MRI tops PET in spotting liver tumors

July 14, 2005

Contrast-enhanced MRI should be the modality of choice to check whether colon or pancreatic cancer has spread to the liver, according to a study from Massachusetts General Hospital.

Contrast-enhanced MRI should be the modality of choice to check whether colon or pancreatic cancer has spread to the liver, according to a study from Massachusetts General Hospital.

The clinical literature indicates that pancreatic cancer patients who are free of metastatic disease are good candidates for curative surgery. At the same time, early detection of liver metastases bolsters survival rates in patients with colorectal cancer. If liver lesions exist, knowledge of their number, size, and location is critical, because this determines treatment, said principal investigator Dr. Dushyant Sahani, a clinical instructor of radiology at MGH.

Sahani and colleagues retrospectively reviewed the records of 34 patients with adenocarcinomas of the colon and pancreas who had undergone both mangafodipir trisodium (Mn-DPDP) MRI of the liver and whole-body FDG-PET. They found that Mn-DPDP-enhanced MRI detected more and smaller liver tumors than did FDG-PET. They published their findings in the July issue of the American Journal of Roentgenology.

Mn-DPDP MRI detected significantly more hepatic metastases than FDG-PET based on a per-lesion analysis (p = 0.016). MRI and PET showed sensitivities, positive predictive values, and accuracy rates of 81.4% and 67%, 89.8% and 81.3%, and 75.5% and 64.1%, respectively. MRI detected 100% of metastatic lesions smaller than 1 cm, whereas FDG-PET detected only 36.4% of them.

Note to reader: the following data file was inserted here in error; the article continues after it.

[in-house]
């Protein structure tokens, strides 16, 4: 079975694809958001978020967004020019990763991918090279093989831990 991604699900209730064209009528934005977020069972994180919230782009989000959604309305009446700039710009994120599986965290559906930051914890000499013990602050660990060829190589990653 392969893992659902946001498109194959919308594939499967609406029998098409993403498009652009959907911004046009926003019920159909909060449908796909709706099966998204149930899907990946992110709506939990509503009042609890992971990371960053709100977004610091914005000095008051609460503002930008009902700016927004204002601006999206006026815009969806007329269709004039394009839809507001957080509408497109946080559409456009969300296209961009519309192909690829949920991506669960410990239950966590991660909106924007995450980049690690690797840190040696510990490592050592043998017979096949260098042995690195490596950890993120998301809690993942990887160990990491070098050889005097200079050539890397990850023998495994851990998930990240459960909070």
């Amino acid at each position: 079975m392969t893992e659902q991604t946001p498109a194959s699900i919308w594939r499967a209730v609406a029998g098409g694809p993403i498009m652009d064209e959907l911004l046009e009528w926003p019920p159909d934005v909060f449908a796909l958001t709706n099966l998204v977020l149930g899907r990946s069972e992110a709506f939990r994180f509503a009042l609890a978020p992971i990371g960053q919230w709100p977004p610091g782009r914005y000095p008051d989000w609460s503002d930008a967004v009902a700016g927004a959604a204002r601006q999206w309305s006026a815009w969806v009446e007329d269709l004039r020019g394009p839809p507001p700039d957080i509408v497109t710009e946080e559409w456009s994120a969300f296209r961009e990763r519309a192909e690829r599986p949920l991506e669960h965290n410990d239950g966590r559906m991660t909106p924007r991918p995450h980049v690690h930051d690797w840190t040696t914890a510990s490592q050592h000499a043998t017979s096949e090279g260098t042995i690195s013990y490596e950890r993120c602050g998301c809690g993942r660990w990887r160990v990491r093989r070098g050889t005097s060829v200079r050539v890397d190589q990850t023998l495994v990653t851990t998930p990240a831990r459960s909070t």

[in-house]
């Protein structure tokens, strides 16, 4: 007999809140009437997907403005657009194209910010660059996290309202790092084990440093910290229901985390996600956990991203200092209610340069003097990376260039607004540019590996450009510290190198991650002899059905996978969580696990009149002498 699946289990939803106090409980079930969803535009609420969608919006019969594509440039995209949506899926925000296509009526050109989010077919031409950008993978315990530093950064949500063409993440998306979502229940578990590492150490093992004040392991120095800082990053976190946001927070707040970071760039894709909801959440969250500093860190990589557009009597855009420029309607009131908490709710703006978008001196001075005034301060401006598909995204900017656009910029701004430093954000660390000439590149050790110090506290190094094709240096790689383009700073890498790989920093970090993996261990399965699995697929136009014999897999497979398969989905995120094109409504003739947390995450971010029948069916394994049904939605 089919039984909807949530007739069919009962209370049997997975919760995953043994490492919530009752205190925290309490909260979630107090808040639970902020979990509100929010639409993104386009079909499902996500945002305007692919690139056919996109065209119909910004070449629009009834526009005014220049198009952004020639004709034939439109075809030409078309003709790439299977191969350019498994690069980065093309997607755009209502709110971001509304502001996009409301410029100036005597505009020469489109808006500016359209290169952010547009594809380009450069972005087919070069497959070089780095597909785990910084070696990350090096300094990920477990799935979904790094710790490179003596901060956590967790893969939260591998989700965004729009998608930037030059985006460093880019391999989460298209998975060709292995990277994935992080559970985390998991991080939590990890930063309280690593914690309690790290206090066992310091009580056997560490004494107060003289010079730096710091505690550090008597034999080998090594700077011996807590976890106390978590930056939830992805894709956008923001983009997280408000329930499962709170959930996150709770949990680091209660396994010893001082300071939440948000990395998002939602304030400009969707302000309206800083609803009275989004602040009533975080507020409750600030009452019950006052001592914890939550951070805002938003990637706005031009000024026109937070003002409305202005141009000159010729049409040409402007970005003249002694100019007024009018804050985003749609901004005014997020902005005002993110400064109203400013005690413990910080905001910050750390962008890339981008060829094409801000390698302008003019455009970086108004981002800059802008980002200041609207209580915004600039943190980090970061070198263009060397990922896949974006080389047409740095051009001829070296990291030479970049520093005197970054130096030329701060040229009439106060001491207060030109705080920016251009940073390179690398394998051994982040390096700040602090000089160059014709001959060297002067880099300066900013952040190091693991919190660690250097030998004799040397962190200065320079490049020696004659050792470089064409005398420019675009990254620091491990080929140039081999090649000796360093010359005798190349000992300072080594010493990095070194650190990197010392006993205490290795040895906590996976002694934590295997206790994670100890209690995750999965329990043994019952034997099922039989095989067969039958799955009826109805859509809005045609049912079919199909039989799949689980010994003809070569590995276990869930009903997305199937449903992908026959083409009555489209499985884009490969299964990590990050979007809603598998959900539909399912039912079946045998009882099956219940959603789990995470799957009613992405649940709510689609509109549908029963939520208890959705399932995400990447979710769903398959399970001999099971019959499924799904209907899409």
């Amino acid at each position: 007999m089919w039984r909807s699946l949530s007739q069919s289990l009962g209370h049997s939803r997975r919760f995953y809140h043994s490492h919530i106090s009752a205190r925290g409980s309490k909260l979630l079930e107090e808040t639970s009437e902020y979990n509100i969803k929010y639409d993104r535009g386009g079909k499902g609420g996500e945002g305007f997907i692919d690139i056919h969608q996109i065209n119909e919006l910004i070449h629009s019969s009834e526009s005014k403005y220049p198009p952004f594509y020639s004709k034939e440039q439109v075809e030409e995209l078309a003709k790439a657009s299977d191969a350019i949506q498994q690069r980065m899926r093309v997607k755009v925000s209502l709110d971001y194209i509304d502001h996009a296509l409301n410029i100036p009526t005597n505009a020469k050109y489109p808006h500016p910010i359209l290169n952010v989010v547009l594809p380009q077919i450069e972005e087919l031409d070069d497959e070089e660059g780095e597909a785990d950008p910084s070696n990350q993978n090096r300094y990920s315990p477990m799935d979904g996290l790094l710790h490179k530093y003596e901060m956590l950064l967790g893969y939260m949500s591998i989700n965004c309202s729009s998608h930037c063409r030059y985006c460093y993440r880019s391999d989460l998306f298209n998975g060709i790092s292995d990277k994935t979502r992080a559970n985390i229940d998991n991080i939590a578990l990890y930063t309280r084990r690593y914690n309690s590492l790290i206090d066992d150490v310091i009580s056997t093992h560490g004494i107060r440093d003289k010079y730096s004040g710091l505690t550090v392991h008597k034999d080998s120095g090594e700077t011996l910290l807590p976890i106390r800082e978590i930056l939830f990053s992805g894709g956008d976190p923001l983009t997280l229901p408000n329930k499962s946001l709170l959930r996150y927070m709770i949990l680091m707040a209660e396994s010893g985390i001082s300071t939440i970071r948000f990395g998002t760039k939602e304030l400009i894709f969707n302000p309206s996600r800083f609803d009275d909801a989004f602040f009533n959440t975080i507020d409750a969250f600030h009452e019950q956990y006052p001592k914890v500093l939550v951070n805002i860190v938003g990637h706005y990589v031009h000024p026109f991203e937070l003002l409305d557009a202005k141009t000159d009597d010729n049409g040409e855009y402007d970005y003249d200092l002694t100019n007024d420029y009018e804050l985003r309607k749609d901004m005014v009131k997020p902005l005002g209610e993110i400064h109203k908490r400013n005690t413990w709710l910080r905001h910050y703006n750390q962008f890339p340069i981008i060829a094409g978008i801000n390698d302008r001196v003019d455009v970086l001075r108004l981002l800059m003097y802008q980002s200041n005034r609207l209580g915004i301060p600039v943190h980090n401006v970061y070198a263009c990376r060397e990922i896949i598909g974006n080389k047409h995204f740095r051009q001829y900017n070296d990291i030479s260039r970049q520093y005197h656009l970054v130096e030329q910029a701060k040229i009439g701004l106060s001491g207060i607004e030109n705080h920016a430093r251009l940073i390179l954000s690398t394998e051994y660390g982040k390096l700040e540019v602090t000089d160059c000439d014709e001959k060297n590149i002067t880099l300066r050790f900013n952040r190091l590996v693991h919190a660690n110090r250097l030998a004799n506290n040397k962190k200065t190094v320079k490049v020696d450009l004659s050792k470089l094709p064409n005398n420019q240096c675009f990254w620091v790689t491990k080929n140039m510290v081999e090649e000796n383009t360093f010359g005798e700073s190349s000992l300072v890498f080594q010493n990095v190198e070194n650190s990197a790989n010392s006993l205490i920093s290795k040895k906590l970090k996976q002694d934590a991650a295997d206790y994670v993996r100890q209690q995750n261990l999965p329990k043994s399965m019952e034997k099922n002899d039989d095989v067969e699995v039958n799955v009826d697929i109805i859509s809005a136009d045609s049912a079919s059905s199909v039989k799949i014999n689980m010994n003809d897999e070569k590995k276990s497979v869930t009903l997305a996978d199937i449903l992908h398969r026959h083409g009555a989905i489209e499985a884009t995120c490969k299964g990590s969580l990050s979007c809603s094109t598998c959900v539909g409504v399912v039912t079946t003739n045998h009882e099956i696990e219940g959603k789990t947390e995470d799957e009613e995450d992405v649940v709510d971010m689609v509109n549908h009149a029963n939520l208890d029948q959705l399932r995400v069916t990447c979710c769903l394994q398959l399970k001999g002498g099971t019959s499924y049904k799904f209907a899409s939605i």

A per-patient analysis of MRI and PET showed sensitivities, positive predictive values, and accuracy rates of 96.6% and 93.3%, 100% and 90.3%, and 97.1% and 85.3%, respectively. The difference was not statistically significant (p = 0.61).

For years, CT arterial portography was the primary tool for detection and staging of patients with liver metastases. It was replaced by spiral CT. But recent studies have shown Mn-DPDP-enhanced MRI outdoes dual-phase helical CT in this realm.

FDG-PET has proved its worth for gastrointestinal cancer staging, but its role in the detection of liver metastases has not been fully established. Available data show gadolinium-enhanced MRI provides better sensitivity and specificity for detection of liver metastases compared with FDG-PET. But the MGH study was the first to weigh FDG-PET against MRI with liver-specific contrast agents such as Mn-DPDP, the researchers said.

Despite its shortcomings, FDG-PET remains a popular modality for detection of metastases. Even though the latest data tip the scales toward contrast-enhanced MRI, FDG-PET provides additional information about disease outside the liver, making both modalities complementary and necessary for a complete, accurate staging, Sahani said.

For more information from the Diagnostic Imaging archives:

Contrast and acquisition technique prove critical in liver imaging

Choices abound in contrast agents for liver MR imaging

EIron oxide contrast improves results in MR liver imaging

Newer agents contest gadolinium's dominance in contrast MR exams